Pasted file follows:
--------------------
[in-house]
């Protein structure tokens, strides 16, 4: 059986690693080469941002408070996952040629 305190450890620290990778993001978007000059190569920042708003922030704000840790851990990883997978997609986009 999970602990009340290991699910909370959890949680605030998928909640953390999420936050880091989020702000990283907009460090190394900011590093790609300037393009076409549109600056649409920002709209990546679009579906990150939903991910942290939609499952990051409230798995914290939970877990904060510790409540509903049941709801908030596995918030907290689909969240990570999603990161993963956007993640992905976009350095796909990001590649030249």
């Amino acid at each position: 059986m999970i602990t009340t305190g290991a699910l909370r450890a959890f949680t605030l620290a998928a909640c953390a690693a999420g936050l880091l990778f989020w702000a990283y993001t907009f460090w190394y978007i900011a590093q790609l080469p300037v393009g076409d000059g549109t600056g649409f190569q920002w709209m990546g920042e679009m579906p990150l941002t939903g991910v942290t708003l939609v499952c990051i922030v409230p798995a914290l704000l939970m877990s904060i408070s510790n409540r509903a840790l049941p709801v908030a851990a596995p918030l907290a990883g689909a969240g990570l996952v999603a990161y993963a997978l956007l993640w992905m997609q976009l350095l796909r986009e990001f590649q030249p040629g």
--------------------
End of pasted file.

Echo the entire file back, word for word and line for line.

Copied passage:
[in-house]
């Protein structure tokens, strides 16, 4: 059986690693080469941002408070996952040629 305190450890620290990778993001978007000059190569920042708003922030704000840790851990990883997978997609986009 999970602990009340290991699910909370959890949680605030998928909640953390999420936050880091989020702000990283907009460090190394900011590093790609300037393009076409549109600056649409920002709209990546679009579906990150939903991910942290939609499952990051409230798995914290939970877990904060510790409540509903049941709801908030596995918030907290689909969240990570999603990161993963956007993640992905976009350095796909990001590649030249």
């Amino acid at each position: 059986m999970i602990t009340t305190g290991a699910l909370r450890a959890f949680t605030l620290a998928a909640c953390a690693a999420g936050l880091l990778f989020w702000a990283y993001t907009f460090w190394y978007i900011a590093q790609l080469p300037v393009g076409d000059g549109t600056g649409f190569q920002w709209m990546g920042e679009m579906p990150l941002t939903g991910v942290t708003l939609v499952c990051i922030v409230p798995a914290l704000l939970m877990s904060i408070s510790n409540r509903a840790l049941p709801v908030a851990a596995p918030l907290a990883g689909a969240g990570l996952v999603a990161y993963a997978l956007l993640w992905m997609q976009l350095l796909r986009e990001f590649q030249p040629g």